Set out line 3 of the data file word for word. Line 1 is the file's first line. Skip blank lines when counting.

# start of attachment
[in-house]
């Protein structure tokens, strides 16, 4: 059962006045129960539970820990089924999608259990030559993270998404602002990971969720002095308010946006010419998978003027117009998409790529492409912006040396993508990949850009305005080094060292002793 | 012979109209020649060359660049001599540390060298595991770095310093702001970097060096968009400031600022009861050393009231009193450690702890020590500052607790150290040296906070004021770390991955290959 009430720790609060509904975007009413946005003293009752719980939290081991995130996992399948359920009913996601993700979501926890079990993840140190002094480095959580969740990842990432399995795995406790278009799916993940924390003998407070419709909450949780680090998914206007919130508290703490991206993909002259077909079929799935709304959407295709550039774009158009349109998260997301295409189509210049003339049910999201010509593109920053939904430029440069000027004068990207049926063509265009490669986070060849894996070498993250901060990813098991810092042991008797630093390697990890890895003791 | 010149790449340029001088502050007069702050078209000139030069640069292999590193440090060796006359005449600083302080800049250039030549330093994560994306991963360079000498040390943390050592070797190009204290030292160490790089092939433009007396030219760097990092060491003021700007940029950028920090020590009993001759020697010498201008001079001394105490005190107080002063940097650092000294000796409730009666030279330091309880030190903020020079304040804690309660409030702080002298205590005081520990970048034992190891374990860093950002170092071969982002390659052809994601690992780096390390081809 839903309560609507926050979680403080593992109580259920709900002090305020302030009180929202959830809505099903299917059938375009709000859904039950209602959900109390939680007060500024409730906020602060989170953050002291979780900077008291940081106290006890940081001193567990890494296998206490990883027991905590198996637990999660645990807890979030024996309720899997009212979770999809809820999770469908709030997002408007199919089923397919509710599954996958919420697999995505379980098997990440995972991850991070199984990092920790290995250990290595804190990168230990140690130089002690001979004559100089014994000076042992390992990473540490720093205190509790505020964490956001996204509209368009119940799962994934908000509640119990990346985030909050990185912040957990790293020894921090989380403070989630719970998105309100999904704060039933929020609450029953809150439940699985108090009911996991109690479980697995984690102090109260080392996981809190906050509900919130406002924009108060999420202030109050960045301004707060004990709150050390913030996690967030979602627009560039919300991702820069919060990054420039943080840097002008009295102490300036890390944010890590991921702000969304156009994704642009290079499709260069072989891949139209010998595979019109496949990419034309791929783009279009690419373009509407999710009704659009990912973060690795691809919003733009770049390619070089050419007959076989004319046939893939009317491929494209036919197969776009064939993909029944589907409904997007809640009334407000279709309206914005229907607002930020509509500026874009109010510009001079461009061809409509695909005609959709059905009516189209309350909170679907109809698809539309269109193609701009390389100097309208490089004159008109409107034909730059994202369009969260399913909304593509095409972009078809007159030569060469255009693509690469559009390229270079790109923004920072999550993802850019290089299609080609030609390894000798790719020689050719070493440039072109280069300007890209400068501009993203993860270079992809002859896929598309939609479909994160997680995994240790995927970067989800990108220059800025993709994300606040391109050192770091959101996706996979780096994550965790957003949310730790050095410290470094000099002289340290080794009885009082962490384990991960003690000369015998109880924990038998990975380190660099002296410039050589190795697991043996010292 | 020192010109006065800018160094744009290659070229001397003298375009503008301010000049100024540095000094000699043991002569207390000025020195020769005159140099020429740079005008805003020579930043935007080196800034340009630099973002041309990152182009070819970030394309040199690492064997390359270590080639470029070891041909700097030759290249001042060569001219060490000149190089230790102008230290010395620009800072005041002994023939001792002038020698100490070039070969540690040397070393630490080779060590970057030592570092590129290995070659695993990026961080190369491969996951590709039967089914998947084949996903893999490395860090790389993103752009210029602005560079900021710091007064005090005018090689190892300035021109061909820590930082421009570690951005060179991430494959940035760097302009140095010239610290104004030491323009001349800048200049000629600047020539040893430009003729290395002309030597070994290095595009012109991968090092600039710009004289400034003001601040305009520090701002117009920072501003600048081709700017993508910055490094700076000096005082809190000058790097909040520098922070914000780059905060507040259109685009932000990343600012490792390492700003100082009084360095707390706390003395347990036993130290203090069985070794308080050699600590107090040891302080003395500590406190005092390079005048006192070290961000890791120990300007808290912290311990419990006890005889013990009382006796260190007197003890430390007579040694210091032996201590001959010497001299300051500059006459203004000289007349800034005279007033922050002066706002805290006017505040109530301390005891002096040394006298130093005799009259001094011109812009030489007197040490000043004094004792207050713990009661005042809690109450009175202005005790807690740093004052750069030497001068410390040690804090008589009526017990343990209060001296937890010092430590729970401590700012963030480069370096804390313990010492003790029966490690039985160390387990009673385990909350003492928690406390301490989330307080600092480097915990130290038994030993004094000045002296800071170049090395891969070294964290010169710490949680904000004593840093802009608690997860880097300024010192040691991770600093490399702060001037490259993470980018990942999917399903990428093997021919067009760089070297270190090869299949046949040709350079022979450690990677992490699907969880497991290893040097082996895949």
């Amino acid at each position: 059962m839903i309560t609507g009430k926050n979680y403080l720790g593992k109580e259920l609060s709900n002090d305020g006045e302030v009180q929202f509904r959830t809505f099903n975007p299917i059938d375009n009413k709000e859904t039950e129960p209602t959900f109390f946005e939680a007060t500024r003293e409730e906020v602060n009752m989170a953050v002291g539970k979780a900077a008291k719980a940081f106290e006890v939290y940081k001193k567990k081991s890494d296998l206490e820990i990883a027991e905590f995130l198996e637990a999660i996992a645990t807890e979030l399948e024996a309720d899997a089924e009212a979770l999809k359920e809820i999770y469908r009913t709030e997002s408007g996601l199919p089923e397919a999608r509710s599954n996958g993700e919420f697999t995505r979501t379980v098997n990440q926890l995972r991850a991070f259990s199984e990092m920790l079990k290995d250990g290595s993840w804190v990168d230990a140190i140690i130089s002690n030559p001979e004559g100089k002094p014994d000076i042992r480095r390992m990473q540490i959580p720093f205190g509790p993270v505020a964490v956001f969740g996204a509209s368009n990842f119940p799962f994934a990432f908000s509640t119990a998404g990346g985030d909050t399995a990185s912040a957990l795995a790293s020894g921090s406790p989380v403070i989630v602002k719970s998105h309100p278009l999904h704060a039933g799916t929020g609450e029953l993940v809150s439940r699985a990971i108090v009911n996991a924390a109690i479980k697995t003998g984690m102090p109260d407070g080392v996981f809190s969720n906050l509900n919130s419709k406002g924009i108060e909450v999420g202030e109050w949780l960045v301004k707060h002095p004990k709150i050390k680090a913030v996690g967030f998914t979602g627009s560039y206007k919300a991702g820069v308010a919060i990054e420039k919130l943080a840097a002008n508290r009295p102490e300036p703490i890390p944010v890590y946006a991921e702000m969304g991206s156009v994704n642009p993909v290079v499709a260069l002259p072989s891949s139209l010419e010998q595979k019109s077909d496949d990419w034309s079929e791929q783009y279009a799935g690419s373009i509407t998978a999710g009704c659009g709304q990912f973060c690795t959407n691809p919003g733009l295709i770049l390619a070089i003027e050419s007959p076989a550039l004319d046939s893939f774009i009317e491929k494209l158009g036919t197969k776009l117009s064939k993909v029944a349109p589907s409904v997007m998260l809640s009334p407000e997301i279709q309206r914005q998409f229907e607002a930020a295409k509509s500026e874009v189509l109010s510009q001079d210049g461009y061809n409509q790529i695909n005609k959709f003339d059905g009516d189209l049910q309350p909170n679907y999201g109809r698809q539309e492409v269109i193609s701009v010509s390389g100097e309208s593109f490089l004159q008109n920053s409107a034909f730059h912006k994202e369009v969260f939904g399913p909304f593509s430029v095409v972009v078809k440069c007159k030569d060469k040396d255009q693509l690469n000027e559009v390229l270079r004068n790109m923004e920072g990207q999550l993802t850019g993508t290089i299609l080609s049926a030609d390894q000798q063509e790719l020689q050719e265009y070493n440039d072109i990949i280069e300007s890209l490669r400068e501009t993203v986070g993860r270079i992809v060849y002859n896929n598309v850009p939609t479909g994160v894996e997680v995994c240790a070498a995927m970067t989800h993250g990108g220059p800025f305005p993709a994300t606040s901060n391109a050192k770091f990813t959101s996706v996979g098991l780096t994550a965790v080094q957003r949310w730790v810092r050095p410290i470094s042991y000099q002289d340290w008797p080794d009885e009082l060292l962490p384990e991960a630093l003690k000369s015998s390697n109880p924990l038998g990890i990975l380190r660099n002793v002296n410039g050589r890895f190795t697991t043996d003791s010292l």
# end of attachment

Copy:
């Amino acid at each position: 059962m839903i309560t609507g009430k926050n979680y403080l720790g593992k109580e259920l609060s709900n002090d305020g006045e302030v009180q929202f509904r959830t809505f099903n975007p299917i059938d375009n009413k709000e859904t039950e129960p209602t959900f109390f946005e939680a007060t500024r003293e409730e906020v602060n009752m989170a953050v002291g539970k979780a900077a008291k719980a940081f106290e006890v939290y940081k001193k567990k081991s890494d296998l206490e820990i990883a027991e905590f995130l198996e637990a999660i996992a645990t807890e979030l399948e024996a309720d899997a089924e009212a979770l999809k359920e809820i999770y469908r009913t709030e997002s408007g996601l199919p089923e397919a999608r509710s599954n996958g993700e919420f697999t995505r979501t379980v098997n990440q926890l995972r991850a991070f259990s199984e990092m920790l079990k290995d250990g290595s993840w804190v990168d230990a140190i140690i130089s002690n030559p001979e004559g100089k002094p014994d000076i042992r480095r390992m990473q540490i959580p720093f205190g509790p993270v505020a964490v956001f969740g996204a509209s368009n990842f119940p799962f994934a990432f908000s509640t119990a998404g990346g985030d909050t399995a990185s912040a957990l795995a790293s020894g921090s406790p989380v403070i989630v602002k719970s998105h309100p278009l999904h704060a039933g799916t929020g609450e029953l993940v809150s439940r699985a990971i108090v009911n996991a924390a109690i479980k697995t003998g984690m102090p109260d407070g080392v996981f809190s969720n906050l509900n919130s419709k406002g924009i108060e909450v999420g202030e109050w949780l960045v301004k707060h002095p004990k709150i050390k680090a913030v996690g967030f998914t979602g627009s560039y206007k919300a991702g820069v308010a919060i990054e420039k919130l943080a840097a002008n508290r009295p102490e300036p703490i890390p944010v890590y946006a991921e702000m969304g991206s156009v994704n642009p993909v290079v499709a260069l002259p072989s891949s139209l010419e010998q595979k019109s077909d496949d990419w034309s079929e791929q783009y279009a799935g690419s373009i509407t998978a999710g009704c659009g709304q990912f973060c690795t959407n691809p919003g733009l295709i770049l390619a070089i003027e050419s007959p076989a550039l004319d046939s893939f774009i009317e491929k494209l158009g036919t197969k776009l117009s064939k993909v029944a349109p589907s409904v997007m998260l809640s009334p407000e997301i279709q309206r914005q998409f229907e607002a930020a295409k509509s500026e874009v189509l109010s510009q001079d210049g461009y061809n409509q790529i695909n005609k959709f003339d059905g009516d189209l049910q309350p909170n679907y999201g109809r698809q539309e492409v269109i193609s701009v010509s390389g100097e309208s593109f490089l004159q008109n920053s409107a034909f730059h912006k994202e369009v969260f939904g399913p909304f593509s430029v095409v972009v078809k440069c007159k030569d060469k040396d255009q693509l690469n000027e559009v390229l270079r004068n790109m923004e920072g990207q999550l993802t850019g993508t290089i299609l080609s049926a030609d390894q000798q063509e790719l020689q050719e265009y070493n440039d072109i990949i280069e300007s890209l490669r400068e501009t993203v986070g993860r270079i992809v060849y002859n896929n598309v850009p939609t479909g994160v894996e997680v995994c240790a070498a995927m970067t989800h993250g990108g220059p800025f305005p993709a994300t606040s901060n391109a050192k770091f990813t959101s996706v996979g098991l780096t994550a965790v080094q957003r949310w730790v810092r050095p410290i470094s042991y000099q002289d340290w008797p080794d009885e009082l060292l962490p384990e991960a630093l003690k000369s015998s390697n109880p924990l038998g990890i990975l380190r660099n002793v002296n410039g050589r890895f190795t697991t043996d003791s010292l």